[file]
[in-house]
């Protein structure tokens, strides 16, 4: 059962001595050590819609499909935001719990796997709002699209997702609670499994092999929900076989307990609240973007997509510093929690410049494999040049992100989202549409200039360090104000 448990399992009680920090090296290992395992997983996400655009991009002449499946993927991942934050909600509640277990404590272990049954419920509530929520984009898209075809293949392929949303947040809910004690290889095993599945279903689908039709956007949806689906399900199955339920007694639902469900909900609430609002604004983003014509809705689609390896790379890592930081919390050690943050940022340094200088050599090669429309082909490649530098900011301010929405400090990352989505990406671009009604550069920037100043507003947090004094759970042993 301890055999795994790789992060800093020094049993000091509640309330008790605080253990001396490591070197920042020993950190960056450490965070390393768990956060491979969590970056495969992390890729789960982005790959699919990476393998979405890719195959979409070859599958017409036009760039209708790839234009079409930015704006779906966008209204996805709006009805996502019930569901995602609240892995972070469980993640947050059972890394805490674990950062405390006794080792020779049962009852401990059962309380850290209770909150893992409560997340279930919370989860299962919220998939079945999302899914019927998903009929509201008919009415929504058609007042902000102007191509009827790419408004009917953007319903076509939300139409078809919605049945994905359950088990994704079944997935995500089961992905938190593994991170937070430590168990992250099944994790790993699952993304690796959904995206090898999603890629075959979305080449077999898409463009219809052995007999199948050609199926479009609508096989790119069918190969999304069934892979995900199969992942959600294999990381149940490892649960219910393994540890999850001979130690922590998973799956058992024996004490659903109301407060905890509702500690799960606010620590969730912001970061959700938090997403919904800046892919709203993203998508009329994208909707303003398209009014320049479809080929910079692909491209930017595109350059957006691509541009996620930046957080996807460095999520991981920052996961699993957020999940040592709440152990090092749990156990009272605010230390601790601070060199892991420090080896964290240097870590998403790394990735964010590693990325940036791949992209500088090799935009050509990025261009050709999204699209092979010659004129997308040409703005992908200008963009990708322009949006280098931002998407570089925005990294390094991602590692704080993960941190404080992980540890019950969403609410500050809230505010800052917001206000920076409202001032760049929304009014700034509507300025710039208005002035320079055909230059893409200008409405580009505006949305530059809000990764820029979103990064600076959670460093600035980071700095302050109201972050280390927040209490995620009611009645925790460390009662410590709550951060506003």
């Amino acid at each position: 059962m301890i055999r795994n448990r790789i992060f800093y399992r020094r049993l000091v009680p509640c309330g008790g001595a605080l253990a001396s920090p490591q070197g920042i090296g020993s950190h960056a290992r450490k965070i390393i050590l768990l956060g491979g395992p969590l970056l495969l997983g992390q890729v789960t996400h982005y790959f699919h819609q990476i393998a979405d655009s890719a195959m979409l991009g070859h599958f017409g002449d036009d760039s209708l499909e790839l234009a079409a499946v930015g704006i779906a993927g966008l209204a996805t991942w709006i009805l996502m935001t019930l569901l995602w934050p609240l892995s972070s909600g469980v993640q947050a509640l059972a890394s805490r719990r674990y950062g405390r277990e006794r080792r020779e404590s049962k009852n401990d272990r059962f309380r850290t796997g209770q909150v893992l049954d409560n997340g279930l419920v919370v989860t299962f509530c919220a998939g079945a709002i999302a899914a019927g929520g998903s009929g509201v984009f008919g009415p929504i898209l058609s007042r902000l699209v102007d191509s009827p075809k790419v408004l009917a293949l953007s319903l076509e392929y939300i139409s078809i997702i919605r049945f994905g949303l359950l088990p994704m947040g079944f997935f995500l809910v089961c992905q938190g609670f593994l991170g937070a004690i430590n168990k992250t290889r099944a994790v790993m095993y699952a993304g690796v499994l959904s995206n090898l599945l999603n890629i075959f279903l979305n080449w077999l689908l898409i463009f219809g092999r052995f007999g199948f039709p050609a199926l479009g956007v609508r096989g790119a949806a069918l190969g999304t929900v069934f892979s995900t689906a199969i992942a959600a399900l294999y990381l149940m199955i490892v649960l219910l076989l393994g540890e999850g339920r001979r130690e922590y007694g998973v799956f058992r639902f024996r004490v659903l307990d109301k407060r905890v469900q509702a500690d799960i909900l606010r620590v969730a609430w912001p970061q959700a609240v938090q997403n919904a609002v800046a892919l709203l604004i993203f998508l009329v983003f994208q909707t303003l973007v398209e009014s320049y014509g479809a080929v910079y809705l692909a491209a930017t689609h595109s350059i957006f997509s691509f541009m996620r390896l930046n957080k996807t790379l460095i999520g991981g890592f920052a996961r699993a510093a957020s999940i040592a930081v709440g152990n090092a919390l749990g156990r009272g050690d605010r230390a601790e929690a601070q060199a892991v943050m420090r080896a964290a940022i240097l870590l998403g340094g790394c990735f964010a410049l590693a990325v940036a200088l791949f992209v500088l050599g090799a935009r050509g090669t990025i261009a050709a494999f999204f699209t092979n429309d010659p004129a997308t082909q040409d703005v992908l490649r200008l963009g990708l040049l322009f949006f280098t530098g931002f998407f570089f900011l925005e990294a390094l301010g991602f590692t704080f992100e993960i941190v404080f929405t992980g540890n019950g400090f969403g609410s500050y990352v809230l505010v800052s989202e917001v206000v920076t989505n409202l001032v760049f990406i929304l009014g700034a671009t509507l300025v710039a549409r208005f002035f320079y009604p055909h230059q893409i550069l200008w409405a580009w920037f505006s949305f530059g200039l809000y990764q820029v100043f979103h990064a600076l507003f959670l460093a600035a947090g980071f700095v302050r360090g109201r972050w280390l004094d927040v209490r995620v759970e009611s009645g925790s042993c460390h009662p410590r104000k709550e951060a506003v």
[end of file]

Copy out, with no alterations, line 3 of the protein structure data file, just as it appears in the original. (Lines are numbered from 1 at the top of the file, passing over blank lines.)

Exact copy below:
């Amino acid at each position: 059962m301890i055999r795994n448990r790789i992060f800093y399992r020094r049993l000091v009680p509640c309330g008790g001595a605080l253990a001396s920090p490591q070197g920042i090296g020993s950190h960056a290992r450490k965070i390393i050590l768990l956060g491979g395992p969590l970056l495969l997983g992390q890729v789960t996400h982005y790959f699919h819609q990476i393998a979405d655009s890719a195959m979409l991009g070859h599958f017409g002449d036009d760039s209708l499909e790839l234009a079409a499946v930015g704006i779906a993927g966008l209204a996805t991942w709006i009805l996502m935001t019930l569901l995602w934050p609240l892995s972070s909600g469980v993640q947050a509640l059972a890394s805490r719990r674990y950062g405390r277990e006794r080792r020779e404590s049962k009852n401990d272990r059962f309380r850290t796997g209770q909150v893992l049954d409560n997340g279930l419920v919370v989860t299962f509530c919220a998939g079945a709002i999302a899914a019927g929520g998903s009929g509201v984009f008919g009415p929504i898209l058609s007042r902000l699209v102007d191509s009827p075809k790419v408004l009917a293949l953007s319903l076509e392929y939300i139409s078809i997702i919605r049945f994905g949303l359950l088990p994704m947040g079944f997935f995500l809910v089961c992905q938190g609670f593994l991170g937070a004690i430590n168990k992250t290889r099944a994790v790993m095993y699952a993304g690796v499994l959904s995206n090898l599945l999603n890629i075959f279903l979305n080449w077999l689908l898409i463009f219809g092999r052995f007999g199948f039709p050609a199926l479009g956007v609508r096989g790119a949806a069918l190969g999304t929900v069934f892979s995900t689906a199969i992942a959600a399900l294999y990381l149940m199955i490892v649960l219910l076989l393994g540890e999850g339920r001979r130690e922590y007694g998973v799956f058992r639902f024996r004490v659903l307990d109301k407060r905890v469900q509702a500690d799960i909900l606010r620590v969730a609430w912001p970061q959700a609240v938090q997403n919904a609002v800046a892919l709203l604004i993203f998508l009329v983003f994208q909707t303003l973007v398209e009014s320049y014509g479809a080929v910079y809705l692909a491209a930017t689609h595109s350059i957006f997509s691509f541009m996620r390896l930046n957080k996807t790379l460095i999520g991981g890592f920052a996961r699993a510093a957020s999940i040592a930081v709440g152990n090092a919390l749990g156990r009272g050690d605010r230390a601790e929690a601070q060199a892991v943050m420090r080896a964290a940022i240097l870590l998403g340094g790394c990735f964010a410049l590693a990325v940036a200088l791949f992209v500088l050599g090799a935009r050509g090669t990025i261009a050709a494999f999204f699209t092979n429309d010659p004129a997308t082909q040409d703005v992908l490649r200008l963009g990708l040049l322009f949006f280098t530098g931002f998407f570089f900011l925005e990294a390094l301010g991602f590692t704080f992100e993960i941190v404080f929405t992980g540890n019950g400090f969403g609410s500050y990352v809230l505010v800052s989202e917001v206000v920076t989505n409202l001032v760049f990406i929304l009014g700034a671009t509507l300025v710039a549409r208005f002035f320079y009604p055909h230059q893409i550069l200008w409405a580009w920037f505006s949305f530059g200039l809000y990764q820029v100043f979103h990064a600076l507003f959670l460093a600035a947090g980071f700095v302050r360090g109201r972050w280390l004094d927040v209490r995620v759970e009611s009645g925790s042993c460390h009662p410590r104000k709550e951060a506003v």